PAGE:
Professor Linda Levy Peck (George Washington University)
Professor Merry Wiesner-Hanks (University of Wisconsin–Madison)

Confirmed speakers include:
Julie Crawford (Columbia); Ariel Franklin-Hudson (Columbia); Karen Hearn (UCL); Erica Longfellow (New College, Oxford); Margaret Maurer (Colgate); Michelle O’Callaghan (Reading); Marion O’Connor (Kent); Barbara Ravelhofer (Durham); Chris Stamatakis (UCL); Jane Stevenson (Aberdeen); Sebastiaan Verweij (Bristol).

The conference organisers are Dr Daniel Starza Smith (Lincoln College, Oxford) and Dr Nadine Akkerman (Leiden/Netherlands Institute for Advanced Study). Please send expressions of interest to by Wednesday, 9 March. Graduate bursaries are available, thanks to generous support from the Society for Renaissance Studies, the Royal Historical Society, and the Royal Musical Association. Please indicate in your email if you would like to be considered for one of these.

The Sharing of Medical Ideas and Information Among Early-Modern Practitioners

A Project Meeting to be held at the Edward Worth Library (1733), in association with UCD Centre for the History of Medicine in Ireland

Tuesday 2 August 2016, 2 p.m.-5.30 p. m.

Free Admission – Booking Essential
Venue: The Boardroom, Dr Steevens’ Hospital, Dublin 8

Keynote Speaker: Professor Ole Peter Grell, MA, Ph.D., FRHS


Tuesday 2 August 2016

1.00pm: Registration

1.45pm: Official Opening

2.00pm: Dr Jason Harris (Centre for Neo-Latin Studies, University College Cork)
“The Latinity of Renaissance Physicians”

2.30pm: Dr Benjamin Hazard (School of History, University College Dublin)
“Medical Recipes for Military Chaplains in Spanish Flanders.”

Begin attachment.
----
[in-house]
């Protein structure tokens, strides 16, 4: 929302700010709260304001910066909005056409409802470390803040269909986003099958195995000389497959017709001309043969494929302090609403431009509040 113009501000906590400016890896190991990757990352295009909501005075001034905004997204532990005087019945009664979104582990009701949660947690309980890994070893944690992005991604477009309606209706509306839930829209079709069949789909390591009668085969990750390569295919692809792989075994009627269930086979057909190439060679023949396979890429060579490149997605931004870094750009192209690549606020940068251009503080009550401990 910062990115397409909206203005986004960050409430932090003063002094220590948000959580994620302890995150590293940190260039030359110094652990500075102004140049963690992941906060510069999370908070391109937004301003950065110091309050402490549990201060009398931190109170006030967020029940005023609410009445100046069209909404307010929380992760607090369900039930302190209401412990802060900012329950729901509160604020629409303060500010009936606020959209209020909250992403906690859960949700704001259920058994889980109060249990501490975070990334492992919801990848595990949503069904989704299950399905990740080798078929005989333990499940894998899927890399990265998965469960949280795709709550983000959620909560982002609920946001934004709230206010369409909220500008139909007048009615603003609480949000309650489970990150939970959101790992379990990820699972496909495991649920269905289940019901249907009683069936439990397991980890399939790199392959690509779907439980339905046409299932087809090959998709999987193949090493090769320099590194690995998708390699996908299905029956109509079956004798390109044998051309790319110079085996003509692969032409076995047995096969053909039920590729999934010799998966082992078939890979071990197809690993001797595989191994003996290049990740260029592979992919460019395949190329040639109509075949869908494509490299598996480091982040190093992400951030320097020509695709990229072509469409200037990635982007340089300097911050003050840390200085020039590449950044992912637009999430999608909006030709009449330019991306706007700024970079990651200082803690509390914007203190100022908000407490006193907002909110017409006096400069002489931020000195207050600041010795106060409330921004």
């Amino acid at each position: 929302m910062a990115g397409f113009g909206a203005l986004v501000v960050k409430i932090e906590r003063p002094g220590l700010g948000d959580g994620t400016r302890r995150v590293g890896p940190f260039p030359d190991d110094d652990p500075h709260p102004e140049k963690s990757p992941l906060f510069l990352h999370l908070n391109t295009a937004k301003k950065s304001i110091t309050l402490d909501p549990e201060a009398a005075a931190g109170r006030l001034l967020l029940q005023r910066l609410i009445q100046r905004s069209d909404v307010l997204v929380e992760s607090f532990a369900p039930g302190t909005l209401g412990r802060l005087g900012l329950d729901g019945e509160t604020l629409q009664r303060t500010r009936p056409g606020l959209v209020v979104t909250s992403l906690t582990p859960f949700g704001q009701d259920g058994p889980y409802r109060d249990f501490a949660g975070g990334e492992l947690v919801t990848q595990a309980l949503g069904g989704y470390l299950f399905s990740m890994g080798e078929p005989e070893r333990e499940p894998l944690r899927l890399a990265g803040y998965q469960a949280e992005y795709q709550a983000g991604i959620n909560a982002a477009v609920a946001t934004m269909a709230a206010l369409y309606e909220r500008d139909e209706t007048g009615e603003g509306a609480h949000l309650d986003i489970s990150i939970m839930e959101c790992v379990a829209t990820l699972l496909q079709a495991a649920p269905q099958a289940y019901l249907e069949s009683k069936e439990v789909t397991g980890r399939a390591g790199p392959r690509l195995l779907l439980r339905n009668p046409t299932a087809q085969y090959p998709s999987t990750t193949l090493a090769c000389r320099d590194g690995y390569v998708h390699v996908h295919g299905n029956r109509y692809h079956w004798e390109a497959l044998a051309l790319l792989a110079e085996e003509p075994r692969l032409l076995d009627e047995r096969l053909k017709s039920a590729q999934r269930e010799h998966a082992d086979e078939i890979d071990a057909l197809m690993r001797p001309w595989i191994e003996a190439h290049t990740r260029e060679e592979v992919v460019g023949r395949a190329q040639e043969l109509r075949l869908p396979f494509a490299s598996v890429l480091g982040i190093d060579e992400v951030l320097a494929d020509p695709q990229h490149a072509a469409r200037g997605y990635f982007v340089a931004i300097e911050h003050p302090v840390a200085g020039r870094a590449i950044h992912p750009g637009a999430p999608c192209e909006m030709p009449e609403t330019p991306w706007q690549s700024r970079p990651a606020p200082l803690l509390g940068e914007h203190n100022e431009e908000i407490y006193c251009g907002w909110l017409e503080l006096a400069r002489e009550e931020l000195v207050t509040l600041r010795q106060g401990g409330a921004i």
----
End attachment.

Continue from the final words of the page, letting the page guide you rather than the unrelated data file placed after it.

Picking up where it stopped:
3.30pm: Dr Elizabethanne Boran (Librarian, The Edward Worth Library)
“Buying and Selling Medical Books in Early Modern Ireland”

4.00pm: Keynote Chaired by: Dr Catherine Cox (Director, UCD Centre for the History of Medicine in Ireland):

Professor Ole Peter Grell MA PhD FRHistS (Professor in Early Modern History, The Open University)
“The Importance of the Republic of Letters for the Exchange of Medical Knowledge and Ideas in the Early Seventeenth Century: The Physician Ole Worm (1588-1654) and his Correspondents”

3.00pm: Coffee Break

5.00pm: Closing Remarks

For bookings, contact: Ben Hazard

John Lyly’s Galatea at the Jerwood Space, London

We invite scholars to participate in exploring John Lyly’s Galatea at the Jerwood Space this August. The award-winning theatre maker Emma Frankland and Andy Kesson will be working with a company of performers, exploring the play’s representations of non-normative sexuality and its concluding investment in transgender identity. We are grateful to Shakespeare Bulletin, the University of Roehampton and the Before Shakespeare project for funding and supporting this work.

Scholars are invited to participate in this exploration by joining us in the performance space in two- to three-hour slots, available throughout the week (11am-1pm, 2pm-5pm). Scholars are welcome to come as witnesses to the workshop, to document it or to take a more active role and join the performance workshop itself. The workshop is a week-long process of theatrical research and development and is not building towards a final performance at the end of the week.

The workshop will take place 1-5 August. For further information, and to book a slot, please email For anyone interested but unable to attend, we will be documenting the week’s work on the Before Shakespeare website.